Today's entry is written by Claire. The plate is from the book Flora de Filipinas, Gran edicion, Atlas I. by Francisco Blanco, a Spanish friar and botanist.

Oroxylum indicum of the Bignoniaceae, or trumpet creeper family, is our pick for today's Hallowe'en entry as it has some intriguing, spooky characteristics. Three of its many common names are midnight horror, broken bones tree, and tree of Damocles. The names are due to its lengthy seed pods which range from 40 to 120cm long (1.3 - 4ft). Hanging off the tree in clusters, when dry they rattle in the wind (perhaps like a clattering skeleton?). Fallen seeds piled at the base are also said to resemble a pile of broken bones. Lastly, for those readers who associate bats with Hallowe'en, Oroxylum indicum has a chiropterophilous pollination mechanism (e.g., large flowers that open at night with a wide mouth). One known pollinating species is Eonycteris spelaea, the cave nectar bat. Quite the spine-chilling tree!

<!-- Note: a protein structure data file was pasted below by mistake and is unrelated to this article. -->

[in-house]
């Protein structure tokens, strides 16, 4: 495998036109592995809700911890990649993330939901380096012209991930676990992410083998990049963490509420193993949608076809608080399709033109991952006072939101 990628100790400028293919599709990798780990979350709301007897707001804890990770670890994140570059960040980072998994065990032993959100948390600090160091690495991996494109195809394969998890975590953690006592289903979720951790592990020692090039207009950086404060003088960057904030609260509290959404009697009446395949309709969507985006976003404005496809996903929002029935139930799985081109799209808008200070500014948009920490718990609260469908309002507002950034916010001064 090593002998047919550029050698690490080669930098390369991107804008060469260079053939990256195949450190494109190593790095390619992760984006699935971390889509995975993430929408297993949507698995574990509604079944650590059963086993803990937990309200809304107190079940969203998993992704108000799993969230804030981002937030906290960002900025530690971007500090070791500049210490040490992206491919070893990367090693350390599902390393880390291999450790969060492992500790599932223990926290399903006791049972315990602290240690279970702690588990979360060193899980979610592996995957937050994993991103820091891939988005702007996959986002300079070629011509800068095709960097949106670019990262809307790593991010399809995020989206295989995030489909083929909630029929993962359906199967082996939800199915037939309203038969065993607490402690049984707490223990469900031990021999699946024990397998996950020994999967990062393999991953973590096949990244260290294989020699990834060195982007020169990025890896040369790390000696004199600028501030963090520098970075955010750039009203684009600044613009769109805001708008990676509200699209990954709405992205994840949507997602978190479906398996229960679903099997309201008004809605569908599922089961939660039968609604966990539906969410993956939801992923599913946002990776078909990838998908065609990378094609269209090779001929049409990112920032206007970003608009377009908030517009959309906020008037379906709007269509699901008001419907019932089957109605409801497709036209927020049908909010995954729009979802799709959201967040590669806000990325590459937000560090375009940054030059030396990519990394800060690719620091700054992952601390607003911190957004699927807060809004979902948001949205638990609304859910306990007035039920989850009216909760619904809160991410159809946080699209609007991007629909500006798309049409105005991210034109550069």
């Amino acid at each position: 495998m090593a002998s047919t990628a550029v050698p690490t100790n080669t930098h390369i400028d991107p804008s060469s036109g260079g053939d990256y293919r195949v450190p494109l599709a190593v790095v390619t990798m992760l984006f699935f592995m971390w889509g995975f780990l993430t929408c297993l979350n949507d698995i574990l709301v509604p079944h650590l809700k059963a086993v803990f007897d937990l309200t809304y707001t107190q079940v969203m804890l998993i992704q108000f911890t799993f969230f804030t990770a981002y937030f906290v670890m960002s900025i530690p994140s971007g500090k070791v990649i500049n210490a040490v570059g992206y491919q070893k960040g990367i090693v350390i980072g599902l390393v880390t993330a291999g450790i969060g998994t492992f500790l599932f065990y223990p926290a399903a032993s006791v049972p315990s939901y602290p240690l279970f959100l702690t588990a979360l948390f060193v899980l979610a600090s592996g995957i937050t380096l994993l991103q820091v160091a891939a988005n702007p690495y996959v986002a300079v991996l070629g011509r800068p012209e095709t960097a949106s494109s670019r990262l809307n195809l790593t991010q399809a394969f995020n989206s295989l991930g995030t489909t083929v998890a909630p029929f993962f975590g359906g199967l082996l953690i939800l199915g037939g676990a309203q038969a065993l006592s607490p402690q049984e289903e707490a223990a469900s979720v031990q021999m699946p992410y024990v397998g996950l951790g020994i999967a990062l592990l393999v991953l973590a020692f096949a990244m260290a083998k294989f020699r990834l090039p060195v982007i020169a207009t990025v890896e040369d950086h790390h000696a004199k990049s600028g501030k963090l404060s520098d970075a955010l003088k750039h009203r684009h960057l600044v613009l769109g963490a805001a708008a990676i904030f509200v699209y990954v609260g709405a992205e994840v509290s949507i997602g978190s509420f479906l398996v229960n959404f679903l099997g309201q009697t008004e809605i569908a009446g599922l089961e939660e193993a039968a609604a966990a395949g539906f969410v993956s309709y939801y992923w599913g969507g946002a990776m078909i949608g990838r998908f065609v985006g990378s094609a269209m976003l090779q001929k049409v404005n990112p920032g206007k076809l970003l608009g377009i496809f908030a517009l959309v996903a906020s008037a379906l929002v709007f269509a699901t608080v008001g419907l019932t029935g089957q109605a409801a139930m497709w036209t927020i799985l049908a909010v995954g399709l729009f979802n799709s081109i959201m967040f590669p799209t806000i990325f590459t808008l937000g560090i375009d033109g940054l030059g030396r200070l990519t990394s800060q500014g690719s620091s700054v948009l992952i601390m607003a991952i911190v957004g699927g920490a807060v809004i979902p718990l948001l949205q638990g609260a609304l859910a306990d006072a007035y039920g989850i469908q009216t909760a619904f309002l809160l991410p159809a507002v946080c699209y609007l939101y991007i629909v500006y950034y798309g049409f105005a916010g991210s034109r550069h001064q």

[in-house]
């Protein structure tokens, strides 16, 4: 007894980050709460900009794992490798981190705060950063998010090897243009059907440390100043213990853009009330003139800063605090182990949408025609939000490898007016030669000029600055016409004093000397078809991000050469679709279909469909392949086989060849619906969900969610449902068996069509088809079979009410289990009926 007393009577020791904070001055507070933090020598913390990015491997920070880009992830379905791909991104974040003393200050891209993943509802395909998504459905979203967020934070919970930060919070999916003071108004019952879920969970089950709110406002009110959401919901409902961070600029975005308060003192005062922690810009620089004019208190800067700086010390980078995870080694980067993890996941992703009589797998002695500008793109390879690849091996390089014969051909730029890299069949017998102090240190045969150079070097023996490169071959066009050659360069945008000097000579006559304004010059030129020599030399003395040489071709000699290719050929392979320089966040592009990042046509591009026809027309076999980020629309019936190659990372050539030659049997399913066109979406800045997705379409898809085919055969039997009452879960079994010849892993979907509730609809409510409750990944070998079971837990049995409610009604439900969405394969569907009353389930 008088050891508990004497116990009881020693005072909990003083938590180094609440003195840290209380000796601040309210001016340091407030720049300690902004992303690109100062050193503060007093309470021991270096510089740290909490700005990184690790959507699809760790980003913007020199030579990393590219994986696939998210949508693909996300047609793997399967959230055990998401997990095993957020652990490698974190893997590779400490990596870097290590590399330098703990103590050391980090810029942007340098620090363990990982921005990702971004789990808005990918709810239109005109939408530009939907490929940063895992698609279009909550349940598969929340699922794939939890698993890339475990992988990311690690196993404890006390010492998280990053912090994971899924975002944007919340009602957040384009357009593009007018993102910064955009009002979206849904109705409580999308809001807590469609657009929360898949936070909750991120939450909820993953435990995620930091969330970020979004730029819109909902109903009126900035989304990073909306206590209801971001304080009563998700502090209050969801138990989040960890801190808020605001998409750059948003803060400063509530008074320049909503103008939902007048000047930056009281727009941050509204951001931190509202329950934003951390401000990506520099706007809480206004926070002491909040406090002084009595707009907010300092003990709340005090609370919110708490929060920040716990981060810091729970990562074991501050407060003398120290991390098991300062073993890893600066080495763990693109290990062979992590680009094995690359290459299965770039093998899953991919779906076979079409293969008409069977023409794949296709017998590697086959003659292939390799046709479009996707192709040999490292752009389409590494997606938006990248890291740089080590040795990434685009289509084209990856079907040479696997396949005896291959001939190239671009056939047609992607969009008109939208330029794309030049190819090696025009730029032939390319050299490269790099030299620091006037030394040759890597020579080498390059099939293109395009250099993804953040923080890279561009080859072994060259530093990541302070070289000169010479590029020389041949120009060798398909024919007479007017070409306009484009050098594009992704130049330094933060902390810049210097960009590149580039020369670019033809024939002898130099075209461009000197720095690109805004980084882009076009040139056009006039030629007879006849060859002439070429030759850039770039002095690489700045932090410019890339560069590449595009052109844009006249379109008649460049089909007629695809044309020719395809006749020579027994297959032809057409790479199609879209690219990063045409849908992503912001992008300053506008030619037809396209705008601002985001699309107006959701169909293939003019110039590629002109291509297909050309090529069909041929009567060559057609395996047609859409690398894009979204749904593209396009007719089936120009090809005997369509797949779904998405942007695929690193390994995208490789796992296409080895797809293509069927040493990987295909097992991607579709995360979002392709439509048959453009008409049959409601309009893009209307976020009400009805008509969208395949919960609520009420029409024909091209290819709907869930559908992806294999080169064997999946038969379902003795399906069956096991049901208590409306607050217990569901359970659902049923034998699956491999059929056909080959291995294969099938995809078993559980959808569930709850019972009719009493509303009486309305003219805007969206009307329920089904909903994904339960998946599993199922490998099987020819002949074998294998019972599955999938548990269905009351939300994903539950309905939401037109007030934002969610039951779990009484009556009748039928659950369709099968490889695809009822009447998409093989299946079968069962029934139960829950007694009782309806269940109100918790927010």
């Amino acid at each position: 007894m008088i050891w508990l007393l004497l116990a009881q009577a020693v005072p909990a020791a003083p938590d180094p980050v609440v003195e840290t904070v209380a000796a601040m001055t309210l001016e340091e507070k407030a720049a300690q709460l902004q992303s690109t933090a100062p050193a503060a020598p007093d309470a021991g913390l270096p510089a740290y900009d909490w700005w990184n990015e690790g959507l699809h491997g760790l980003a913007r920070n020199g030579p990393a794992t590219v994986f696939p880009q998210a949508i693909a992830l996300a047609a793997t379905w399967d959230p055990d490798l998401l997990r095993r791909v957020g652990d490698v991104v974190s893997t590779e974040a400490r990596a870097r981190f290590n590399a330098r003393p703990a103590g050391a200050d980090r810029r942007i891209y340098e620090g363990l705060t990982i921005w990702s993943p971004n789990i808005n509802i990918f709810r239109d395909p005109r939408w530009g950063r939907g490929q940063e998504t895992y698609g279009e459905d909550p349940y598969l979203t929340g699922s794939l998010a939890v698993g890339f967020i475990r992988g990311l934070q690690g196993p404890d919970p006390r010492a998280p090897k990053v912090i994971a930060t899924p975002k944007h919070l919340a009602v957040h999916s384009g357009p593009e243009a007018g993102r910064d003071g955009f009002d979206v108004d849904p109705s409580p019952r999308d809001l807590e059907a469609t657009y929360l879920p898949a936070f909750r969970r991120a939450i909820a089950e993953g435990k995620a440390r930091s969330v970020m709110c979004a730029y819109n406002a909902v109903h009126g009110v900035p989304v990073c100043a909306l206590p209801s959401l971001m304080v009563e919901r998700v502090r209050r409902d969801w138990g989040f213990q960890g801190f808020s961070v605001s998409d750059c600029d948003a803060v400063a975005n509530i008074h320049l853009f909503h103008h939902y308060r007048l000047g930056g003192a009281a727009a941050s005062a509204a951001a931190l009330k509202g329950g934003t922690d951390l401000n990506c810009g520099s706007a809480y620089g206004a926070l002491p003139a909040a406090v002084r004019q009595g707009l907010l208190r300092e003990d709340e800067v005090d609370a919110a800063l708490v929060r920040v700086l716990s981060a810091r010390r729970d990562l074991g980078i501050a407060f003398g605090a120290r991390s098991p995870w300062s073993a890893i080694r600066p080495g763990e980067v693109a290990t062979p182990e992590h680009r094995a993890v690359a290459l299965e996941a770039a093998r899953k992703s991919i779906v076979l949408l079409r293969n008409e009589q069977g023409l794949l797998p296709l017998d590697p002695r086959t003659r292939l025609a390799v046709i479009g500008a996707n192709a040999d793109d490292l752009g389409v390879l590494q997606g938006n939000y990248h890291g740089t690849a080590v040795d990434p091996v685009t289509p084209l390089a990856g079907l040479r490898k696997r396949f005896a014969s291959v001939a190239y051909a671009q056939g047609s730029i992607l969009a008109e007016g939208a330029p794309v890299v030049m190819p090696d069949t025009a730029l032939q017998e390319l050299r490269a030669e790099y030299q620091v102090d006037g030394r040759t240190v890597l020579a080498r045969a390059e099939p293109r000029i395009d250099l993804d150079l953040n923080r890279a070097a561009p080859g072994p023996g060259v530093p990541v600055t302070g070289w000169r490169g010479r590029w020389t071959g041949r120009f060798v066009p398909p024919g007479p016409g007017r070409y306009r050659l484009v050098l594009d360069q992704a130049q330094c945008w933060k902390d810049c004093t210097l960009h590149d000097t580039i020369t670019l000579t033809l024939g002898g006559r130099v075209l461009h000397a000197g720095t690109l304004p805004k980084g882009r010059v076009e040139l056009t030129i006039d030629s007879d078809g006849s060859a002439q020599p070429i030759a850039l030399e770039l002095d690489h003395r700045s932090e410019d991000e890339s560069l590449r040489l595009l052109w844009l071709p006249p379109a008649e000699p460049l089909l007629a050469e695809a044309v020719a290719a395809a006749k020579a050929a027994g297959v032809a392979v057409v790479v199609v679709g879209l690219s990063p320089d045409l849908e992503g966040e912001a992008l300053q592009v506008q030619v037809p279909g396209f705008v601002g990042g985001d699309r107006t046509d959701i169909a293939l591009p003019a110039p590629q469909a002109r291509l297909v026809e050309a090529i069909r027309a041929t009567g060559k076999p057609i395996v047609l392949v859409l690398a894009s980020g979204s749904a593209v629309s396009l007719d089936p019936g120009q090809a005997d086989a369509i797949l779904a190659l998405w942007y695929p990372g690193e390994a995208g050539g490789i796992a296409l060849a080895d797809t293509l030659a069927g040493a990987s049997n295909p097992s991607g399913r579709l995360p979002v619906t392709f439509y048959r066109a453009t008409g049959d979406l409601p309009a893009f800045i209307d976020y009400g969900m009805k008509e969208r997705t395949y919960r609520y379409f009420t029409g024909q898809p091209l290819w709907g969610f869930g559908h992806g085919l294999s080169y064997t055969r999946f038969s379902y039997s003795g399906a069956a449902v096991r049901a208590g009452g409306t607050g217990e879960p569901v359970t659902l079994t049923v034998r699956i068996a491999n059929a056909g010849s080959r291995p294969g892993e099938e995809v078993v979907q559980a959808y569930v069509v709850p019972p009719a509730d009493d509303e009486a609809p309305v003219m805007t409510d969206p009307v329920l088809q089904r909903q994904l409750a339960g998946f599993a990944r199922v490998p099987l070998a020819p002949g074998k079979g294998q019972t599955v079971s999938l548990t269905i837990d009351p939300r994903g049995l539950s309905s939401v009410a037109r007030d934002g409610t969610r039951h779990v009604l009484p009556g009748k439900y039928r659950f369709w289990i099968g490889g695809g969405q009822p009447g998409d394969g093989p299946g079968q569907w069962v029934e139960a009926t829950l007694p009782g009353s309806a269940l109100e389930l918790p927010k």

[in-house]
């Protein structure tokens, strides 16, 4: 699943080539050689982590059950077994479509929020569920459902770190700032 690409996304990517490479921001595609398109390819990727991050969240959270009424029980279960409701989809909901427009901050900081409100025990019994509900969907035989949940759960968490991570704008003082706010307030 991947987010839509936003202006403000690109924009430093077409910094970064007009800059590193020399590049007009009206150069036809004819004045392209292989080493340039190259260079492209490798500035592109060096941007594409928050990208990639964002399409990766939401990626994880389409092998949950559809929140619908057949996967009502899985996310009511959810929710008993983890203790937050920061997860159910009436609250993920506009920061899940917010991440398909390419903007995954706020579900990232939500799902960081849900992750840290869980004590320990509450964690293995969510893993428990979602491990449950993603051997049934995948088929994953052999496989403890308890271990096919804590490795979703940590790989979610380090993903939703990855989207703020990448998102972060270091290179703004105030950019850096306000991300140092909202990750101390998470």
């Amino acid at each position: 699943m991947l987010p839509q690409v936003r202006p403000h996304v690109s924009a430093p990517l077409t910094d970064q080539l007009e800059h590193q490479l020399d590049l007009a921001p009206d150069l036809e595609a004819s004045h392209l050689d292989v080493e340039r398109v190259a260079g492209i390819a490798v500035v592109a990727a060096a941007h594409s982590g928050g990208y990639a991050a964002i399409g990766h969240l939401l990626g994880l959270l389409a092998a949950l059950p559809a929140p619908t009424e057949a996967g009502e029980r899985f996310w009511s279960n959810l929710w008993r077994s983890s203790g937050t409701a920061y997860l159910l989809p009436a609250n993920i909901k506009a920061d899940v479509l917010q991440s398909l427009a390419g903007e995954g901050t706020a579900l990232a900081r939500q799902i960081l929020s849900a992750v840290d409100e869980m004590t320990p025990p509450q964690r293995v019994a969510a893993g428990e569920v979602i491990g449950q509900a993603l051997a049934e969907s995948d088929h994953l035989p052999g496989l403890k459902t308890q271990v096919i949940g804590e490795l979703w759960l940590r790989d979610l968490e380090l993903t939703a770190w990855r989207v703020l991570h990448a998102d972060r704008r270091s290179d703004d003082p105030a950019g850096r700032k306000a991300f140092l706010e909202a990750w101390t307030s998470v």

Oroxylum indicum is native to deciduous, moist forests of tropical and subtropical south and southeast Asia, including India and China. It is a well-known medicinal plant, with all parts of the plant being used in some way. Oroxylum indicum continues to be commonly utilized and harvested for traditional medicine, as well as being investigated for pharmacological use in the production of treatments for virus-inhibition and anti-inflammatories.

Oct 28, 2010: Capsicum chinense [Habanero Group]

Capsicum chinense  [Habanero Group]

Thanks to Claire for writing today's entry, the last in the food and plant diversity series:

This photograph of Capsicum chinense was provided by Eric Hunt of San Francisco, California (Eric in SF@Flickr) via the BPotD Flickr Pool. His image of habanero peppers was taken at the Alemany Farmer's Market in San Francisco. Much appreciated Eric!

Capsicum chinense is in the Solanaceae. Other cultivated species with edible tissues in this family include tomato, potato and eggplant. Capsicum chinense is well-known for having a number of cultivated varieties, including the Habanero group of cultivars and 'Datil' as well as being a parent of the Naga Jolokia cultivar group (peppers of hybrid origin from Bangladesh and Assam, measured to be the hottest in the world). Nikolaus von Jacquin, who described Capsicum chinense in 1776 from seeds acquired in the Caribbean, incorrectly thought the species came from China (in part the reason for the scientific name Capsicum chinense, "of China").